See also “The Canary in the Law School Classroom.”
Newsmax: “Add the U.S. Postal Service to the list of federal agencies seeking to purchase . . . alarmingly large quantities of ammunition. A little more than a year ago, the Social Security Administration put in a request for 174,000 rounds of “.357 Sig 125 grain bonded jacketed hollow-point” bullets. Before that, it was the Department of Agriculture requesting 320,000 rounds. More recently, the Department of Homeland Security raised eyebrows with its request for 450 million rounds — at about the same time the FBI separately sought 100 million hollow-point rounds.”
CBS News: “Two months ago, Mary Grice, a career employee at the Food and Drug Administration, was notified the U.S. Treasury had confiscated her state and federal tax refunds totaling $4,500. The claim against her came from the Social Security Administration which said it overpaid death benefits to Mary’s family after her father Scott Grice died in 1960. Mary was five years old. In other words, without notice and for a debt that was not hers, the government had her refund seized anyway.
epicurious: “New rules for school food kick in this July — and for kids going back to school in the fall, it’s sad sad news (okay, not really sad, but healthy healthy news). According to new regulations being instituted by the USDA, junk food is now totally verboten — in school vending machines, stores, and lunchrooms. That means that fruits, veggies, whole grains, and dairy are good to go — high-sodium, high-sugar, and high-fat foods are not.”
examiner.com: “An article in The Daily Caller “White House looks to regulate cow flatulence as part of climate agenda” could have been an April Fool’s joke, but sadly it is not. It seems of all of the issues facing our country and the world today, climate change stands at the top of the list as the most serious threat to humankind. New EPA regulations seek to reduce methane gas emissions from cows by twenty-five percent by the year 2020, labeling it an extremely potent greenhouse gas (if you are married you know what they mean). Taking this issue as seriously as the EPA demands we do, perhaps we should look at exactly what the (un) intended consequences of the new regulation would achieve: Reducing methane gas emissions by twenty-five percent would force farmers to reduce their livestock by twenty-five percent.”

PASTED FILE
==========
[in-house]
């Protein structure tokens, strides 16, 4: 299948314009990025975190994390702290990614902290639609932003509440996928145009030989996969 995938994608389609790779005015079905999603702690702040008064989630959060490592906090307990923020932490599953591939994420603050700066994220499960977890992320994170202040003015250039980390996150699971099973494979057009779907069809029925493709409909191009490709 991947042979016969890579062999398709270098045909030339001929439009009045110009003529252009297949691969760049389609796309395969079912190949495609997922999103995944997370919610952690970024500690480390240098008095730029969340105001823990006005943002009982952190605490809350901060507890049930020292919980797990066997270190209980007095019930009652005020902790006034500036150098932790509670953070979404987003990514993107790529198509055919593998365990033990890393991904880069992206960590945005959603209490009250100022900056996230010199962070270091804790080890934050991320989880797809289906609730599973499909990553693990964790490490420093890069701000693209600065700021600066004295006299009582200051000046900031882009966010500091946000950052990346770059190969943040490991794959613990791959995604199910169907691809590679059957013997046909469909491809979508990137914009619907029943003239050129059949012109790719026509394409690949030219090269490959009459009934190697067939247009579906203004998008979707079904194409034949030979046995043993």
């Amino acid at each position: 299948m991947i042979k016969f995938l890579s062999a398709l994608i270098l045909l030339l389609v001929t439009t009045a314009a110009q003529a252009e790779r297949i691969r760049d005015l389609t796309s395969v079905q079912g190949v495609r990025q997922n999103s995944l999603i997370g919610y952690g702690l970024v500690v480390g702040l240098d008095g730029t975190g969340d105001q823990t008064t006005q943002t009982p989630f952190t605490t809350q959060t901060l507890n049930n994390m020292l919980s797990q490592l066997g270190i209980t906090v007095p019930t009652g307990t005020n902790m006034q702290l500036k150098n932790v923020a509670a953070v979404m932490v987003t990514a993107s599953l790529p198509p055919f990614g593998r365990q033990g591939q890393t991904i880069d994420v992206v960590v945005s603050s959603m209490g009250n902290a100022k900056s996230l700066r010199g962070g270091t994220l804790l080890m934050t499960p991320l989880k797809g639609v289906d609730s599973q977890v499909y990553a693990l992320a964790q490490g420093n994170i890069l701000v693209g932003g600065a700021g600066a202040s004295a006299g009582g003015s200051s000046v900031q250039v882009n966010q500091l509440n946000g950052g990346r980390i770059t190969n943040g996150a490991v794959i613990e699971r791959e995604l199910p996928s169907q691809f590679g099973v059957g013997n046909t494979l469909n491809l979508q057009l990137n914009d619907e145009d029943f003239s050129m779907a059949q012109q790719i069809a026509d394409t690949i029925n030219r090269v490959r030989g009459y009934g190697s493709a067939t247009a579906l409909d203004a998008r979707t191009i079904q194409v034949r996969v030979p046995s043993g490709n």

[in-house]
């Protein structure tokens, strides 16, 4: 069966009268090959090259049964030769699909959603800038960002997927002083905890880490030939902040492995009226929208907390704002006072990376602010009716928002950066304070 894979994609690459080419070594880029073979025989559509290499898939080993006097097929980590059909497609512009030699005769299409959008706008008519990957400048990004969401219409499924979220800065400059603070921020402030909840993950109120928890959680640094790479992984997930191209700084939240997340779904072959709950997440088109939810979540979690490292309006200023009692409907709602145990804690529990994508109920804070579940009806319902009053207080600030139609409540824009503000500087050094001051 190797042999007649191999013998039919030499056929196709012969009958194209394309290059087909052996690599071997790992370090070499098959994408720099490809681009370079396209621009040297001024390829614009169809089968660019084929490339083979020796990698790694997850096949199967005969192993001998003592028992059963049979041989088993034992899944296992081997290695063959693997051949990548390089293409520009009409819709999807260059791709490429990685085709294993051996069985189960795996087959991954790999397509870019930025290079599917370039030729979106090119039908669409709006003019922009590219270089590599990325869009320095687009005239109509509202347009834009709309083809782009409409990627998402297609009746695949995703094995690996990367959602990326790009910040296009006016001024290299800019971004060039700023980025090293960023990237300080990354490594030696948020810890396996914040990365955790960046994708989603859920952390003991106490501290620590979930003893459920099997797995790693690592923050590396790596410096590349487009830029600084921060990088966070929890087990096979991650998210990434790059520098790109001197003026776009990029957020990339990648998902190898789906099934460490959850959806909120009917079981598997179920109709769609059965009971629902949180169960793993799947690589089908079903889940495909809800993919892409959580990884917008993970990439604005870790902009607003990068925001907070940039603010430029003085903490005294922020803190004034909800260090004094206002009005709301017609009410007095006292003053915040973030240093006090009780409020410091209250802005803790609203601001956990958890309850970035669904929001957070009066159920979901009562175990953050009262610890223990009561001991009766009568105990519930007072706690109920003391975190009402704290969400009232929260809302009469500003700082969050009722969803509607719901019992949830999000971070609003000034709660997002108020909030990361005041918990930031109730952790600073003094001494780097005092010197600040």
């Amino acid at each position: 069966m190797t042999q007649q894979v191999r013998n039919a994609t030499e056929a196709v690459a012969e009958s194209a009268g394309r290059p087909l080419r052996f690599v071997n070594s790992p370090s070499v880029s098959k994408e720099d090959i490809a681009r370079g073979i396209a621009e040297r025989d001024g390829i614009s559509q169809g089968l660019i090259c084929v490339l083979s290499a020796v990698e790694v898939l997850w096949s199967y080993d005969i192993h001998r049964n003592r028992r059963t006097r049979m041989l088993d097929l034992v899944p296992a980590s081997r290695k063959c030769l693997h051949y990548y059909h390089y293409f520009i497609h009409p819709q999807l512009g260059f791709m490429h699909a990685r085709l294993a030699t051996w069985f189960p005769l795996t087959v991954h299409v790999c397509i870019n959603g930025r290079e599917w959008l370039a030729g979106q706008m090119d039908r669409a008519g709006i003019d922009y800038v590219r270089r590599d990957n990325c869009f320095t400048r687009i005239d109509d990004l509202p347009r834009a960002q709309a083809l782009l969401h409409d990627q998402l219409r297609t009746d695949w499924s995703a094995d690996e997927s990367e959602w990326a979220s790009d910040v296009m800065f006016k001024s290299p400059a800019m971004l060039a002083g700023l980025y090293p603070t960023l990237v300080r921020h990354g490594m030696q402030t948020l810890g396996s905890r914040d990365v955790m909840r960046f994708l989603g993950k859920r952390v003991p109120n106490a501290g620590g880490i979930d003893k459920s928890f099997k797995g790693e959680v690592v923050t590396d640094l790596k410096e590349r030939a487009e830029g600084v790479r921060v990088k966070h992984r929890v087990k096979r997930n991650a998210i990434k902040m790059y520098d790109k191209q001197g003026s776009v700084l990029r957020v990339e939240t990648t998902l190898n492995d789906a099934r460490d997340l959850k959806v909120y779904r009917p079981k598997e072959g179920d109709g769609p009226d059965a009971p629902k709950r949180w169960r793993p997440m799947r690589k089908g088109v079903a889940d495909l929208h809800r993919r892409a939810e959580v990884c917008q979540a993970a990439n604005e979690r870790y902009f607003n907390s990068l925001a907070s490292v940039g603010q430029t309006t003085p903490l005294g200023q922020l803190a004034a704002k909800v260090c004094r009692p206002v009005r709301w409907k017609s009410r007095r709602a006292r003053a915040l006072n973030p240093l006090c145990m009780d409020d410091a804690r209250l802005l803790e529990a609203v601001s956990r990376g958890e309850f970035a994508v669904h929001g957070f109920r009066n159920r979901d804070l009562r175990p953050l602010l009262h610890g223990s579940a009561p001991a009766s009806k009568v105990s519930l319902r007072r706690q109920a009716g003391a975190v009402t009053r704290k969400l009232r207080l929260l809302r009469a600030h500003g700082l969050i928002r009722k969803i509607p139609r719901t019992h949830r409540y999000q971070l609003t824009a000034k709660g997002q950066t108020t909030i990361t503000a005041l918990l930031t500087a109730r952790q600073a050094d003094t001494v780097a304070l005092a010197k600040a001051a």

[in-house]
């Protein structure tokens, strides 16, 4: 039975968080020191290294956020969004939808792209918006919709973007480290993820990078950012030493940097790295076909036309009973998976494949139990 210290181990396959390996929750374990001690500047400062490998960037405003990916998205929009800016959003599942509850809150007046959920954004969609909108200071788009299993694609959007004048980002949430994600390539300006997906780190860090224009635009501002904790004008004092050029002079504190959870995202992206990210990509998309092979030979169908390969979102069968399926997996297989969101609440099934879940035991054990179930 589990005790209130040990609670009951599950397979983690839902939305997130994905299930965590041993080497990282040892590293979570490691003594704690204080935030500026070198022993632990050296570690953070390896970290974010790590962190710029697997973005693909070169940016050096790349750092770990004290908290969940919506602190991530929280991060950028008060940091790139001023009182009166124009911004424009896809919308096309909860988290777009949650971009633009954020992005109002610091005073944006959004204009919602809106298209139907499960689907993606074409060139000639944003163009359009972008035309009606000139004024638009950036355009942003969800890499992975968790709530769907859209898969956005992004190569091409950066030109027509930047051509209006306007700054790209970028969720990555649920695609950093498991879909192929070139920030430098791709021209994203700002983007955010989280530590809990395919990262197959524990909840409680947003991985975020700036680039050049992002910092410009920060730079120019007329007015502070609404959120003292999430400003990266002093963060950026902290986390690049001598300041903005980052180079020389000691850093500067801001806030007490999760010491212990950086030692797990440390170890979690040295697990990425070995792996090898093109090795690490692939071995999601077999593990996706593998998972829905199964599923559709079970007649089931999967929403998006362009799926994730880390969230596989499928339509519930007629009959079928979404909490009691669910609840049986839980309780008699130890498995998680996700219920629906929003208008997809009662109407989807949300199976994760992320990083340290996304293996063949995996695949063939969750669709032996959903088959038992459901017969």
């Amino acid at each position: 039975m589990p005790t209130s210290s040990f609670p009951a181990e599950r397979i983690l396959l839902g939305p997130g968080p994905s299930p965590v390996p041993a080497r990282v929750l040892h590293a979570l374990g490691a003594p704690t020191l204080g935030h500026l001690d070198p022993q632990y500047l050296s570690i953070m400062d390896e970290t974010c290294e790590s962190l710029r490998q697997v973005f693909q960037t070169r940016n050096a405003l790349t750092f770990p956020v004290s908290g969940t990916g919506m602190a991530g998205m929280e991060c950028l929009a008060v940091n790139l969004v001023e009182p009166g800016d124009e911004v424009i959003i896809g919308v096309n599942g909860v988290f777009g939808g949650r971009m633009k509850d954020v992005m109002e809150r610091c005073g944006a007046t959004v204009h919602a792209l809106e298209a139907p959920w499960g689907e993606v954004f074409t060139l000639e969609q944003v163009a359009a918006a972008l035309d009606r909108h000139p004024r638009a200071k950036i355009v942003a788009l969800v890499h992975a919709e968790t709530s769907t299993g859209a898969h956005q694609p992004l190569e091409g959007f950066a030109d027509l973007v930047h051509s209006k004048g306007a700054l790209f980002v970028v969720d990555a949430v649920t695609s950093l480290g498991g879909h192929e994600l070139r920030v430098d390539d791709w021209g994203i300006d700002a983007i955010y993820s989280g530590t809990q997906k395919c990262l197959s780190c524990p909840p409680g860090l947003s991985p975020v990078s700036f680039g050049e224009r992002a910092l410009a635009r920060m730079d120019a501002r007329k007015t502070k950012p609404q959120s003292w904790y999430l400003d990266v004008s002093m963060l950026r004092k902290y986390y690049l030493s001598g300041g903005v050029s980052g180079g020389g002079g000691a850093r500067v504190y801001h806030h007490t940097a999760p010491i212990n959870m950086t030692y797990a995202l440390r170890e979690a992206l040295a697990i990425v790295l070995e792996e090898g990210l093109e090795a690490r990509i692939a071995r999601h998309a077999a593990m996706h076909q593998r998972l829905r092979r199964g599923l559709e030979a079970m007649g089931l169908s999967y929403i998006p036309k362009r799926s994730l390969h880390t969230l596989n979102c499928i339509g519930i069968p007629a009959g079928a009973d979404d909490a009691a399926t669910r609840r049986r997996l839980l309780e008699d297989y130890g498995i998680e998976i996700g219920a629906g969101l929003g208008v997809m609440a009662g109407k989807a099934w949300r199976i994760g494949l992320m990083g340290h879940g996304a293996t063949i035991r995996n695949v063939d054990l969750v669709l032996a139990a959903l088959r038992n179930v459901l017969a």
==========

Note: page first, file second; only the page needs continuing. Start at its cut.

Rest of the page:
From the we are in good hands department – Washington Examiner: “Health and Human Services Secretary Kathleen Sebelius told a House panel Wednesday that nobody knows how many Obamacare enrollees have actually paid their health insurance bills. . . . ‘How can it be that HHS, in charge of this program, cites a number, 4.2 million people signed up, but has no idea how many people have paid?’ Rep. Tom Price, R-Ga., asked.”
The Independent: “Thanks to the success of engineers like Mr Gallegos in pushing the frontiers of hydraulic fracturing, or “fracking”, to access reserves of oil trapped in shale formations, notably here in Texas and North Dakota, America is poised to displace Saudi Arabia as the world’s top producer. With that could come a hobbling of Opec and unforeseen shifts in US foreign policy.